- Slides: 11
KEY STATUTES AND CONVENTIONS
Some key statutes • • • Magna Charta Habeas Corpus Act 1679 Bill of rights 1689 Parliament Acts (of 1911 and 1949) Representation of the people Act 1918 Irish free state Constitution Act 1922 Representation of the People Act 1949 European Communities Act 1979 Freedom of Information Act 2000
Magna Charta • Latin for Great Charter, literally "Great Paper" also called Magna Carta Libertatum (Great Charter of Freedoms) • English legal charter, originally issued in the year 1215 • Written in Latin • The first document forced into an English King by a group of his subjects (the barons) in an attempt to limit his powers by law and protect their privileges • Preceded by the 1100 Charter of Liberties in which King Henry I voluntarily stated what his own powers were under the law
Habeas Corpus Act 1679 • passed during the reign of King Charles II • defines and strengths the ancient prerogative writ of habeas corpus, whereby persons unlawfully detained can be ordered to be prosecuted before a court of law.
Bill of rights 1689 Declared • Freedom from royal interference with the law • Freedom from the standing army during a time of peace • Freedom for Protestants to bear arms for their own defence, as suitable to their class and as allowed by law • Freedom to elect members of parliament without interference from the sovereign • Freedom of speech and debates; or proceedings in Parliament
Parliament Acts (of 1911 and 1949) • Parliament Act 1911, asserted the supremacy of the House of Commons by limiting the legislation-blocking powers of the House of Lord: legislation can be passed without the approval of the House of Lords • Amended by the Parliament Act 1949, which further limited the power of the Lords by reducing the time that they could delay bills, from two years to one.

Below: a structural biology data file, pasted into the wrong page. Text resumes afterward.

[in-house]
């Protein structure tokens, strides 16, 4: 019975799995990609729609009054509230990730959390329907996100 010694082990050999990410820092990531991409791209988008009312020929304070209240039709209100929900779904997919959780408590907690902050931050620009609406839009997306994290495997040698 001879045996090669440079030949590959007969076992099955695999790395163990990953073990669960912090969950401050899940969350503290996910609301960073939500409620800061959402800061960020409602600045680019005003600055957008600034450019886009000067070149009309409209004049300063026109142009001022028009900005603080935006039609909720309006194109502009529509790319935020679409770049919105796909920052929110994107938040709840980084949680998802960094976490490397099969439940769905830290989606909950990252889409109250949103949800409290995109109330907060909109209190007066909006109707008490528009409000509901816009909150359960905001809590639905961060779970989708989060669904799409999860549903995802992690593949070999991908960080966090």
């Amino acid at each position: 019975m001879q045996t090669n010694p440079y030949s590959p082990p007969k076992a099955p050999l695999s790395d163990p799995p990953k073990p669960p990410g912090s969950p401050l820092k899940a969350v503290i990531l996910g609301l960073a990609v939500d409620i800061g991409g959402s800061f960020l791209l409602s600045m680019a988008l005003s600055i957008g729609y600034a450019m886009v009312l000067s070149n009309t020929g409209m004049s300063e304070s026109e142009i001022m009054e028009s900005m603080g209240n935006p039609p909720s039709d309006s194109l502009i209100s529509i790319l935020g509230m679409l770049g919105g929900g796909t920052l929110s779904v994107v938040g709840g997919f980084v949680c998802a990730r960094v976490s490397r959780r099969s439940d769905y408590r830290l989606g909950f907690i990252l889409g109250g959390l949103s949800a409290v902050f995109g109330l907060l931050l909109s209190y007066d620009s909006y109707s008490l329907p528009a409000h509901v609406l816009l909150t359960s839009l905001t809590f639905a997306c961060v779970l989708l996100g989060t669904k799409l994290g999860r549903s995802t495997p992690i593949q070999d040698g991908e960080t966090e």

Representation of the people Act 1918 • Abolished practically all property qualifications for men and enfranchised women over 30 who met minimum property qualifications. The enfranchisement of this latter group was accepted as recognition of the contribution made by women defence workers. However, women were still not politically equal to men (who could vote from the age of 21); full electoral equality wouldn't occur until the Representation of the People Act 1928.
Irish free state Constitution Act 1922 • Preamble of five clauses • Introduced by the Prime Minister Lloyd George • The Preamble, passed by the Provisional Parliament of the Free State, bases the Constitution on the Anglo-Irish Treaty of 6 December 1921.
Representation of the People Act 1949 • Prohibited those attending top universities (such as Oxford and Cambridge) from voting for a university MP and essentially ceased the practice of plural voting. • Those on the UK electoral register were only allowed to vote once, and to vote in one constituency in any general election, and thus vote only once, even if for some reason they were registered in more than one.
European Communities Act 1972 • Provided for the incorporation of European Community law into the domestic legal order of the United Kingdom. • It is not to be confused with the European Communities Act 1972 (Ireland) which did the same thing for the Republic of Ireland.
Freedom of Information Act 2000 • Introduces a public "right to know" in relation to public bodies. • The Act implements a manifesto commitment of the Labour Party in the 1997 general election. • The full provisions of the act came into force on 1 January 2005.